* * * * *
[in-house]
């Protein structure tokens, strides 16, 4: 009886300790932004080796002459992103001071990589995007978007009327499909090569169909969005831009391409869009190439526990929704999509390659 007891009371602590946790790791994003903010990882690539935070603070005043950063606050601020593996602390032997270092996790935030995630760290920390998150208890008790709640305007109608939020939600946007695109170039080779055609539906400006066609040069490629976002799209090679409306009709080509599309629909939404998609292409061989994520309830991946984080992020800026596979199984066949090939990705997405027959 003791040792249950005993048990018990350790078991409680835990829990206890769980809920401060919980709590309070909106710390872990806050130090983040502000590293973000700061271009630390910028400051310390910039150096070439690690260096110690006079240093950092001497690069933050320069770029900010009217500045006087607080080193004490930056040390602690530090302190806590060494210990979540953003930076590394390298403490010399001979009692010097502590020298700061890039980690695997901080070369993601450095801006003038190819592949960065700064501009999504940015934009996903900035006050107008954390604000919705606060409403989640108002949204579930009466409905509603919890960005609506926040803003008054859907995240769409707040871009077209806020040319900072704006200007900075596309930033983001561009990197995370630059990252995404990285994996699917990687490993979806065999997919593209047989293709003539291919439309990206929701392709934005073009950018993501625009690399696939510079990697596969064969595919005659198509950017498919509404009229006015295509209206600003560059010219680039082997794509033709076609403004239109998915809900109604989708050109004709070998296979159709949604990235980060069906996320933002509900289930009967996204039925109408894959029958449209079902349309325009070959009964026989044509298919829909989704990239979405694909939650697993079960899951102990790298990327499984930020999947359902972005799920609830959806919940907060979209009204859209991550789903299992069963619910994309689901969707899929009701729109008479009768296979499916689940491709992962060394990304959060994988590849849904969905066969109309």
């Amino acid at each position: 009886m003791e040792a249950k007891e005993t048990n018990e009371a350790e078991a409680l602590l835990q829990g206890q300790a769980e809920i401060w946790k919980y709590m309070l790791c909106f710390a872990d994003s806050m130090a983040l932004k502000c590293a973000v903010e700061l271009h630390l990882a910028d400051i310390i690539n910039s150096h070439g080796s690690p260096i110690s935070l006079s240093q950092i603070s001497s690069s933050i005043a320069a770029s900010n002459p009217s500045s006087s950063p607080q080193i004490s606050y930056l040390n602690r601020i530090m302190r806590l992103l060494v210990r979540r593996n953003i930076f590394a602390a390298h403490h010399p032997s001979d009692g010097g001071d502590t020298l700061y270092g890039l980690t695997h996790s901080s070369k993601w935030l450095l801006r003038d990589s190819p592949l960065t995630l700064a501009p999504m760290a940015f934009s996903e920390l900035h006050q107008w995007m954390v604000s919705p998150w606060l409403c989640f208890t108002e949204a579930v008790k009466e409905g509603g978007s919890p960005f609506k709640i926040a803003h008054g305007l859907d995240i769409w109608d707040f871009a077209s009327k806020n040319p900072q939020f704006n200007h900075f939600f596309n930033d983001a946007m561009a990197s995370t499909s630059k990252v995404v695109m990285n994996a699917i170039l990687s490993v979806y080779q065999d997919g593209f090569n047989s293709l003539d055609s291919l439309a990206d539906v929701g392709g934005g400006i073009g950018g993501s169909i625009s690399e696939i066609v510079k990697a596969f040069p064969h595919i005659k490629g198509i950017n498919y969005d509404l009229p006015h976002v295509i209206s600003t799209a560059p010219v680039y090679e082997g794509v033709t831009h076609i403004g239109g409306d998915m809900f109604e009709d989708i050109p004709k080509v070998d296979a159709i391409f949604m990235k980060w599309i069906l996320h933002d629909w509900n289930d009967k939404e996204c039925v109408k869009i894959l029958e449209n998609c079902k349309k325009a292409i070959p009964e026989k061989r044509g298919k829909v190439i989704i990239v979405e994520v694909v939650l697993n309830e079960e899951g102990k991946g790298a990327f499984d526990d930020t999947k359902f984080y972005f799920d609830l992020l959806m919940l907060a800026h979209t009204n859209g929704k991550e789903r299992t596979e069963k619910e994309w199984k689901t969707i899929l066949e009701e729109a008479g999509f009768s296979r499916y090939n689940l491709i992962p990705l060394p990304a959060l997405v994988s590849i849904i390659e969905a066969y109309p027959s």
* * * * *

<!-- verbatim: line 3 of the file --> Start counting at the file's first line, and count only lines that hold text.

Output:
């Amino acid at each position: 009886m003791e040792a249950k007891e005993t048990n018990e009371a350790e078991a409680l602590l835990q829990g206890q300790a769980e809920i401060w946790k919980y709590m309070l790791c909106f710390a872990d994003s806050m130090a983040l932004k502000c590293a973000v903010e700061l271009h630390l990882a910028d400051i310390i690539n910039s150096h070439g080796s690690p260096i110690s935070l006079s240093q950092i603070s001497s690069s933050i005043a320069a770029s900010n002459p009217s500045s006087s950063p607080q080193i004490s606050y930056l040390n602690r601020i530090m302190r806590l992103l060494v210990r979540r593996n953003i930076f590394a602390a390298h403490h010399p032997s001979d009692g010097g001071d502590t020298l700061y270092g890039l980690t695997h996790s901080s070369k993601w935030l450095l801006r003038d990589s190819p592949l960065t995630l700064a501009p999504m760290a940015f934009s996903e920390l900035h006050q107008w995007m954390v604000s919705p998150w606060l409403c989640f208890t108002e949204a579930v008790k009466e409905g509603g978007s919890p960005f609506k709640i926040a803003h008054g305007l859907d995240i769409w109608d707040f871009a077209s009327k806020n040319p900072q939020f704006n200007h900075f939600f596309n930033d983001a946007m561009a990197s995370t499909s630059k990252v995404v695109m990285n994996a699917i170039l990687s490993v979806y080779q065999d997919g593209f090569n047989s293709l003539d055609s291919l439309a990206d539906v929701g392709g934005g400006i073009g950018g993501s169909i625009s690399e696939i066609v510079k990697a596969f040069p064969h595919i005659k490629g198509i950017n498919y969005d509404l009229p006015h976002v295509i209206s600003t799209a560059p010219v680039y090679e082997g794509v033709t831009h076609i403004g239109g409306d998915m809900f109604e009709d989708i050109p004709k080509v070998d296979a159709i391409f949604m990235k980060w599309i069906l996320h933002d629909w509900n289930d009967k939404e996204c039925v109408k869009i894959l029958e449209n998609c079902k349309k325009a292409i070959p009964e026989k061989r044509g298919k829909v190439i989704i990239v979405e994520v694909v939650l697993n309830e079960e899951g102990k991946g790298a990327f499984d526990d930020t999947k359902f984080y972005f799920d609830l992020l959806m919940l907060a800026h979209t009204n859209g929704k991550e789903r299992t596979e069963k619910e994309w199984k689901t969707i899929l066949e009701e729109a008479g999509f009768s296979r499916y090939n689940l491709i992962p990705l060394p990304a959060l997405v994988s590849i849904i390659e969905a066969y109309p027959s």